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Hotel Owner Not Liable for Value Loss After Rebranding

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A Texas hotel owner secured non-recourse financing of a Holiday Inn® hotel in Kansas City. The financing carried the typical “bad-boy” carve-outs which allow the lender recourse against the borrower for certain acts or omissions, including the concept of “waste” of the collateral. The mortgage documents were silent as to what the waste concept was intended to cover. The conventional interpretation involves intentional or grossly negligent destruction, loss or removal of tangible assets. In this case, the owner was faced with a product improvement plan (PIP) of $1.8 million from its franchisor to renew its Holiday Inn franchise, and elected instead to allow its Holiday Inn franchise to expire. The owner chose to rebrand as a Clarion® Hotel, which required a PIP of about $370,000. However, the owner informed the lender that the Holiday Inn franchise was not offered for renewal, citing a letter from the franchisor stating that the franchisor’s intent was not to renew the franchise. The testimony of the franchisor revealed that the letter was sent to comply with the Missouri Franchise Relationship Law (MO. Rev. Stat. § 407.405) which requires 90 days’ prior notice of non-renewal. The owner tapped the FFE Reserve for the costs of the Clarion PIP.

The hotel suffered a business decline after the rebranding. Rate and occupancy dropped, and the owner eventually was unable to meet debt service. The lender foreclosed on the hotel and sought damages for its loss of value, which an appraiser pegged at $3.85 million. The appellate court dismissed the lender’s theory of waste because that concept is predicated on the impact of borrower actions on existing, not future, assets. The loan documents required the borrower to maintain the existing franchise but were silent on the issue of renewal. The original franchise ran until its intended expiration and was not renewed. Interestingly, the court leaves open the important question of whether the borrower would be subject to full recourse under the waste carve-out in the mortgage if it causes asset value loss by failing to maintain the specified franchise.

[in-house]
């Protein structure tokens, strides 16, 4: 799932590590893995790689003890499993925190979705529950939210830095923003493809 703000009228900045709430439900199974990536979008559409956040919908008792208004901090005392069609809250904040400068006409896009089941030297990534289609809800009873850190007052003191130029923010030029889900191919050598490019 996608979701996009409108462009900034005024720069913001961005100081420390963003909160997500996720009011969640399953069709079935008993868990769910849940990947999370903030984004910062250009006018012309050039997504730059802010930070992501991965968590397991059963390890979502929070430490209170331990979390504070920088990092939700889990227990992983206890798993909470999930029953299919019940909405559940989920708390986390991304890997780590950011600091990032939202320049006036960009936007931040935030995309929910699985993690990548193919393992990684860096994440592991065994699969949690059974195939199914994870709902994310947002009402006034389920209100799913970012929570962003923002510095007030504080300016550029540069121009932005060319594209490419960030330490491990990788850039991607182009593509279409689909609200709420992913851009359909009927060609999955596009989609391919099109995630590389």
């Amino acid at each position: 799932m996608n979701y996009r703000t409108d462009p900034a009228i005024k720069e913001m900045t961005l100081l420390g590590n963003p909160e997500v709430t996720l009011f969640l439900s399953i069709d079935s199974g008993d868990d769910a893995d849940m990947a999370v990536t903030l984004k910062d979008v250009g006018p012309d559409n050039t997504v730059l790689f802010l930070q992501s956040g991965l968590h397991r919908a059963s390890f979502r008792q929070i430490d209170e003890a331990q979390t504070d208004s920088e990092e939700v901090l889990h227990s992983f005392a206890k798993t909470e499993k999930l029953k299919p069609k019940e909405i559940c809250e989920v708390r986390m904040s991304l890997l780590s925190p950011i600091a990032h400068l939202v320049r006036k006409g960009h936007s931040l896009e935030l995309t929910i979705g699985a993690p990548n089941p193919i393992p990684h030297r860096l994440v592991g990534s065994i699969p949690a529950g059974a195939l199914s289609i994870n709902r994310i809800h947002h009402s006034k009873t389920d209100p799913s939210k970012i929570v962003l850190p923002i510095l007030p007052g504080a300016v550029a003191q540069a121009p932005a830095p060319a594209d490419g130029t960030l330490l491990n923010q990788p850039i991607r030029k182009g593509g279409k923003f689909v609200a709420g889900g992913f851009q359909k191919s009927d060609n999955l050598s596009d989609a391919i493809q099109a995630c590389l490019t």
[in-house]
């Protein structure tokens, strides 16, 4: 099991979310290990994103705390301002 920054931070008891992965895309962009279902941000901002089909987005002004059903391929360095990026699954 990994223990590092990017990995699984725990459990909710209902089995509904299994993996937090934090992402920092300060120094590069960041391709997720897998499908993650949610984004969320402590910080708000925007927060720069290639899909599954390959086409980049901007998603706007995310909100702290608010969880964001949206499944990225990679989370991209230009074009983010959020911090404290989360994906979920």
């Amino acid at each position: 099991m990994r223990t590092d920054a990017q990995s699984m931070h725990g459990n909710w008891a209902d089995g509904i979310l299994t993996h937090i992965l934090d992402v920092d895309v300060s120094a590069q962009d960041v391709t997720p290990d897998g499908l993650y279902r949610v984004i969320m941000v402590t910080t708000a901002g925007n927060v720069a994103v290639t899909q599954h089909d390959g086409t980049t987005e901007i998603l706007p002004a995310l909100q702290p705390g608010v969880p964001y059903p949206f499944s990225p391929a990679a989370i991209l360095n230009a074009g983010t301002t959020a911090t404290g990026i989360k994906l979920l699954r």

The lender’s theory of fraud and material misrepresentation as a cause of its value loss in the hotel was also rejected by the appellate and trial courts. There was no testimony to the effect that, even if the borrower paid for the PIP, there was no certainty that Holiday Inn franchise would have been renewed. But, the appellate court found that the FFE Reserve disbursement to pay the Clarion PIP was obtained by material misrepresentation, so the owner was obligated to repay the withdrawn $370,000. The finding of owner liability also shifted the attorneys’ fees burden, so the owner also became liable to pay the lender’s legal fees, to the tune of over $450,000.

While the owner escaped liability for millions in value losses, the case demonstrates the importance of specific undertakings by lenders and borrowers about hotel franchises that form part of the collateral for the loan. If a loan spans the expiration of the existing franchise, what are the franchisee’s obligations to make good faith efforts to renew? Is the lender’s FFE Reserve balance available for performing a renewal or conversion PIP? The opinion leaves to another case the question of whether an owner’s discretionary decisions that cause loss of a valuable brand franchise give the lender personal recourse against the owner for lost value of the hotel assets under the “waste” concept. The hindsight calculus is curious – instead of paying $1.8 million and the renewal fee on the original franchise, the owner rebranded, paid a franchise fee to the second franchisor, lost its equity in a $6 million property to foreclosure, and paid over $800,000 to the lender on a supposedly non-recourse loan. Under most franchise agreements, the owner would owe the second franchisor liquidated damages, too. Ouch!

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